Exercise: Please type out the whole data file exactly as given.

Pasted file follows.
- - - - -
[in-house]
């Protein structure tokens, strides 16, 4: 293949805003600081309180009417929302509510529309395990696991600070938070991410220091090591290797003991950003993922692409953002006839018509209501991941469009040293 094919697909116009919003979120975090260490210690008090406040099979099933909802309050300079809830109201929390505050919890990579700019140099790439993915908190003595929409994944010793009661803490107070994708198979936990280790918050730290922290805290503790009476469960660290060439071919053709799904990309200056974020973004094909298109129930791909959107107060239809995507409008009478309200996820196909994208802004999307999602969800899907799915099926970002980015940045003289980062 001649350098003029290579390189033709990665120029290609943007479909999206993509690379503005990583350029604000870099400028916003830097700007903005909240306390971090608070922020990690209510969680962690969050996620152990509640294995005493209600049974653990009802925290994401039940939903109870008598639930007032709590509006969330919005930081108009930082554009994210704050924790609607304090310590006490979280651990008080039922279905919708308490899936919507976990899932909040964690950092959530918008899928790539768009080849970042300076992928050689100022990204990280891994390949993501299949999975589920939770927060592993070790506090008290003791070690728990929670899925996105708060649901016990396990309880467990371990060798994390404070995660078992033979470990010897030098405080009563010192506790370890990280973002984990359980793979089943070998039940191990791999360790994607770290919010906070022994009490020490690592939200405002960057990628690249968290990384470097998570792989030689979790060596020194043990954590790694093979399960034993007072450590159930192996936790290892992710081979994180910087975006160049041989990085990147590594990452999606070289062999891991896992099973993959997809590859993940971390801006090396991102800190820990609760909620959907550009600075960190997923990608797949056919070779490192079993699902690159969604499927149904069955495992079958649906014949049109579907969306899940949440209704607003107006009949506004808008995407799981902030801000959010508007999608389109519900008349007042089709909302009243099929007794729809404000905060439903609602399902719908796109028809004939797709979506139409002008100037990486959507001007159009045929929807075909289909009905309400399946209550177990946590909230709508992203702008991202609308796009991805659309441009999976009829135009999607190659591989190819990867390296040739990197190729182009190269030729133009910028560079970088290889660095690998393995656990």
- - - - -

[in-house]
């Protein structure tokens, strides 16, 4: 293949805003600081309180009417929302509510529309395990696991600070938070991410220091090591290797003991950003993922692409953002006839018509209501991941469009040293 094919697909116009919003979120975090260490210690008090406040099979099933909802309050300079809830109201929390505050919890990579700019140099790439993915908190003595929409994944010793009661803490107070994708198979936990280790918050730290922290805290503790009476469960660290060439071919053709799904990309200056974020973004094909298109129930791909959107107060239809995507409008009478309200996820196909994208802004999307999602969800899907799915099926970002980015940045003289980062 001649350098003029290579390189033709990665120029290609943007479909999206993509690379503005990583350029604000870099400028916003830097700007903005909240306390971090608070922020990690209510969680962690969050996620152990509640294995005493209600049974653990009802925290994401039940939903109870008598639930007032709590509006969330919005930081108009930082554009994210704050924790609607304090310590006490979280651990008080039922279905919708308490899936919507976990899932909040964690950092959530918008899928790539768009080849970042300076992928050689100022990204990280891994390949993501299949999975589920939770927060592993070790506090008290003791070690728990929670899925996105708060649901016990396990309880467990371990060798994390404070995660078992033979470990010897030098405080009563010192506790370890990280973002984990359980793979089943070998039940191990791999360790994607770290919010906070022994009490020490690592939200405002960057990628690249968290990384470097998570792989030689979790060596020194043990954590790694093979399960034993007072450590159930192996936790290892992710081979994180910087975006160049041989990085990147590594990452999606070289062999891991896992099973993959997809590859993940971390801006090396991102800190820990609760909620959907550009600075960190997923990608797949056919070779490192079993699902690159969604499927149904069955495992079958649906014949049109579907969306899940949440209704607003107006009949506004808008995407799981902030801000959010508007999608389109519900008349007042089709909302009243099929007794729809404000905060439903609602399902719908796109028809004939797709979506139409002008100037990486959507001007159009045929929807075909289909009905309400399946209550177990946590909230709508992203702008991202609308796009991805659309441009999976009829135009999607190659591989190819990867390296040739990197190729182009190269030729133009910028560079970088290889660095690998393995656990």